WordPress – anyone who reads my articles or knows me will know that I love WordPress…. and I’m having the time of life at Wordcamp 2012 Sydney!  What a full on weekend it has turned out to be – and we’re only half way through it.  Yesterday was the first day of Wordcamp Sydney 2012 and I’ve come away with a raft of new info, that I now need to process.  I thought I would share some of the interesting tidbits that I took away from yesterday.

Brent Shepherd did a great Keynote on the Future of WordPress

Brents’ opening statement addressed that we couldn’t really predict the future – but we could use two things to extrapolate scenarios (my words, not his) – History and Statistics.  History repeats itself and statistics, well they’re statistics.

Here are some of the mind boggling stats that Brent shared:

  • 15% of all websites in the world run on WordPress
  • 22% of new domains in the US run on WordPress

Now that’s just huge and it keeps growing.

I think the stand out point for me in Brents talk – and there were a few to choose from was his prediction that WordPress will become a “content server”  and that publishing will be through a range of interfaces (mobile, desktop, speech to text) – we’re already seeing that movement today and it will be interesting to see where the journey takes us.

Morgan and I decided to follow the ‘tech track’ – we wanted to delve into the nitty gritty of WordPress and we weren’t disappointed – whilst all of the presentations were good and provided really useful information, I found myself most captivated by Joe Ortenzi’s “Inclusive Design Principles for WordPress” and Jordan Gilmans “Responsive Design Principles”.

Get more from WordPress at WordCamp Sydney July 21-22, 2012

WordPress “Takeaways” from Day 1

Inclusive Design Principles for WordPress

Joe spoke on the importance of making the websites we build “accessible” – something like 20% of visitors to our websites will have some form of disability and we can enhance their experience by implementing some “simple” design principles.

“accessibility is not discretionary – it is mandatory”

Take away points for me:

  • Add a “skip to content” link at the top of the page, so your visitors can get to the ‘guts’ of your information. Particularly useful if someone is using a screen reader that converts text to speech!
  • If an element is decorative (banner, logo etc) then use the ‘background’ style
  • If you’re using spacer elements ~ shame on you!
  • The ALT tag should be used to describe images — this can actually support your SEO efforts too if you do it properly

Joe gave me some real food for thought with our design and build process when we build out websites – I’ll certainly be looking into the what WordPress plugins are available to help with this.

Responsive Design and WordPress

Morgan and I have been discussing the trend of using mobile devices (and tablets) to view websites.  Since getting our smartphones, we’ve noticed how our own practices have changed and how many websites just don’t work on our tiny screens. One shocking fact was the statistic that eBay has $4bill in sales through mobile devices…. that’s just massive! Jordan shared the following golden nuggets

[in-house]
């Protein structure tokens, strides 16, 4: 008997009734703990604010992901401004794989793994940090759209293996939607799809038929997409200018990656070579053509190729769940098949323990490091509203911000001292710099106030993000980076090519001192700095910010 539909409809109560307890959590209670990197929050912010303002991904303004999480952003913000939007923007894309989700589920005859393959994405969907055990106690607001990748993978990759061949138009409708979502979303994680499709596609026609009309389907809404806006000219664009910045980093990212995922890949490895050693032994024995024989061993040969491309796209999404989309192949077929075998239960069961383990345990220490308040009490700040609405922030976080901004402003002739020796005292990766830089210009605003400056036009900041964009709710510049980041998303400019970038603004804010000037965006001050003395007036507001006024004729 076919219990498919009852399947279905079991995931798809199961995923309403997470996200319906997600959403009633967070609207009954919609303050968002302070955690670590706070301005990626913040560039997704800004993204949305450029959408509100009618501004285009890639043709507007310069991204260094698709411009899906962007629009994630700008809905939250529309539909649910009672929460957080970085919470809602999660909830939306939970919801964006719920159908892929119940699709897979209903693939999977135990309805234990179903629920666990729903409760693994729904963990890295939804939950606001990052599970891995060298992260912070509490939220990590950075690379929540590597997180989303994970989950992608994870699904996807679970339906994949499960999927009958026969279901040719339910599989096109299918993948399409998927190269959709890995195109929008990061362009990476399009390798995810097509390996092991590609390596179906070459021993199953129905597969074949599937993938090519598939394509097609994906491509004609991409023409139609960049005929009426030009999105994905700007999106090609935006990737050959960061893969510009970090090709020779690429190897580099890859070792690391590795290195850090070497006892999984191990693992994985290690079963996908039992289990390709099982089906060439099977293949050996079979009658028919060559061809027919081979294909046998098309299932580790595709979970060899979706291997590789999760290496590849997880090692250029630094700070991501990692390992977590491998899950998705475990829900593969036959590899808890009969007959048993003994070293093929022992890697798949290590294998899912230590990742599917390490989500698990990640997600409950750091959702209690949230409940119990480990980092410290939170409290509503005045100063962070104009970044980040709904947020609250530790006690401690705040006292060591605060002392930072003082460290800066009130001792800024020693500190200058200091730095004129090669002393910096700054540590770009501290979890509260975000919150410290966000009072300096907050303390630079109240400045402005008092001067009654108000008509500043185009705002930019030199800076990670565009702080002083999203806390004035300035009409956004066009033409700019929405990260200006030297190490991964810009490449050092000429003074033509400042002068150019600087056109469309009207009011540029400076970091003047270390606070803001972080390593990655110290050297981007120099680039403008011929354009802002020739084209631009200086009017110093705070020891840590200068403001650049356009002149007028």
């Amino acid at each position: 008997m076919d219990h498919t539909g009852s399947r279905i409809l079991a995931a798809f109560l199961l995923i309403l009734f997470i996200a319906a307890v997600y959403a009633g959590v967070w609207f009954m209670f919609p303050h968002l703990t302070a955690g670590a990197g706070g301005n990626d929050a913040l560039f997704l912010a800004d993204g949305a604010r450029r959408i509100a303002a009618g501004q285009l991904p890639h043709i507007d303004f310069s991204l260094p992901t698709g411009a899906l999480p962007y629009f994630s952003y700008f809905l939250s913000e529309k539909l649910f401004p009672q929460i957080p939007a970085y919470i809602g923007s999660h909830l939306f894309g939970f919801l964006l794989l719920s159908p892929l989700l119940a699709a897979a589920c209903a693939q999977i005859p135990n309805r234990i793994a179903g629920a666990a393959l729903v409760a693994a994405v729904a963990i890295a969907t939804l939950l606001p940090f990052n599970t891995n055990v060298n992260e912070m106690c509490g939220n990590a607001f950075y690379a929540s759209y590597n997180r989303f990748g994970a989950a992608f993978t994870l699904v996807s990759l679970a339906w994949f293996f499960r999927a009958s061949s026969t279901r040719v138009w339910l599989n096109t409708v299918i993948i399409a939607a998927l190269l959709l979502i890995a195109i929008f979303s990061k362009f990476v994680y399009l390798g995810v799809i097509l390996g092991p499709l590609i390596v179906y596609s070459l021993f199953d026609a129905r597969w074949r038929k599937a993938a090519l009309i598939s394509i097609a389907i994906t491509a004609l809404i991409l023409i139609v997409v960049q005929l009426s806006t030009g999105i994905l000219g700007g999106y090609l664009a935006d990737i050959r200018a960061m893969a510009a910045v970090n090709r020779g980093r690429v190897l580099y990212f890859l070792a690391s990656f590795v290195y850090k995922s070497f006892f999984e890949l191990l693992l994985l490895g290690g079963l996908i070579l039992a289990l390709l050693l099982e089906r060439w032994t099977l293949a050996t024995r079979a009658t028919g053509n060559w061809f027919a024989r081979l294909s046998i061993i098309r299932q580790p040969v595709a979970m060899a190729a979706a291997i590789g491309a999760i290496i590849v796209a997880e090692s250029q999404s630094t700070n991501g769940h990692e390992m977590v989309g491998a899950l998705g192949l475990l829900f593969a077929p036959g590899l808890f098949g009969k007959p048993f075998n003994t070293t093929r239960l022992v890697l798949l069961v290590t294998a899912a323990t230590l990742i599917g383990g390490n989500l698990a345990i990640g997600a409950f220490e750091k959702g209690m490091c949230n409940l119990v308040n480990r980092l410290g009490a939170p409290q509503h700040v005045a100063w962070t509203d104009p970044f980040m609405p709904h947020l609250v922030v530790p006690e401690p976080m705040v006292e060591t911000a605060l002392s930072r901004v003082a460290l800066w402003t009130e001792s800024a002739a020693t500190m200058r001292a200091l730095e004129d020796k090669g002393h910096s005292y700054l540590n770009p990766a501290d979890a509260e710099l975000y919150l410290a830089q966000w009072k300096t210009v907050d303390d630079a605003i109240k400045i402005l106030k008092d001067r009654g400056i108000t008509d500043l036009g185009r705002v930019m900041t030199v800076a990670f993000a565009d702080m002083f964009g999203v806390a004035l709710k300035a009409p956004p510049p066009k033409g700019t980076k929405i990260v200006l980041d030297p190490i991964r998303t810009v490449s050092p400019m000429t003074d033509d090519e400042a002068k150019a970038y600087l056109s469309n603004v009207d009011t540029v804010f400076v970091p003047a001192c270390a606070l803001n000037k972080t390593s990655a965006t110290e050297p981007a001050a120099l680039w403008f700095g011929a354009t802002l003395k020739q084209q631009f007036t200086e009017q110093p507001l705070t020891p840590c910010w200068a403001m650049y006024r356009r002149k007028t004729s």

• When designing for the web – think mobile first, then layout the rest of views
  • Use media queries to allow for a fluid layout
  • Plan / Sketch / Concept -> Reference points / prototype -> Code it -> TEST

There was a lot of depth in Jordan’s presentation – which was just great. Jordan also shared some fabulous WordPress resources:

  • WP Fluid Images – to automatically resize images depending on the width of the screen
  • Fitvids – resize videos automatically (definitely going to be looking at this one)
  • respond.js – changes the max / min width settings for CSS3 layouts
Oh yes – I haven’t mentioned that Jordan said you can have all these layouts on one website – controlled by the style sheet. How awesome is that!
One Site To Rule Them All
Other sessions for the day included:
  • Anthony Cole sharing his wisdom on WordPress Multisite
  • Tracey Kemp sharing the goodness on WordPress Custom Post Types and Taxonomies – she provided some awesome wordpress resources to check out on this too.
  • Jeff Waugh on Souping up WordPress to make it fly.  In fact Jeff’s talk covered the gamut of Server configs, coding and wordpress – highly enlightening
A totally worthwhile experience – and one that I’m glad I can share with my son, Morgan.
Today, we continue our journey into WordPress with some great topics on Themes, Plugins, Security and coding….
Checkout the twitter feed for #wcsyd and see what we’re sharing about WordPress.




About the Author Charly Dwyer

Charly has more than 30 years experience in the IT industry ranging from hands-on technical, to high-level business management, Charly has installed and configured computing equipment and has managed business contracts in excess of $25 million dollars.

As a result, Charly identifies the best way to integrate solutions and technologies for the most cost effective way to achieve a businesses outcome.

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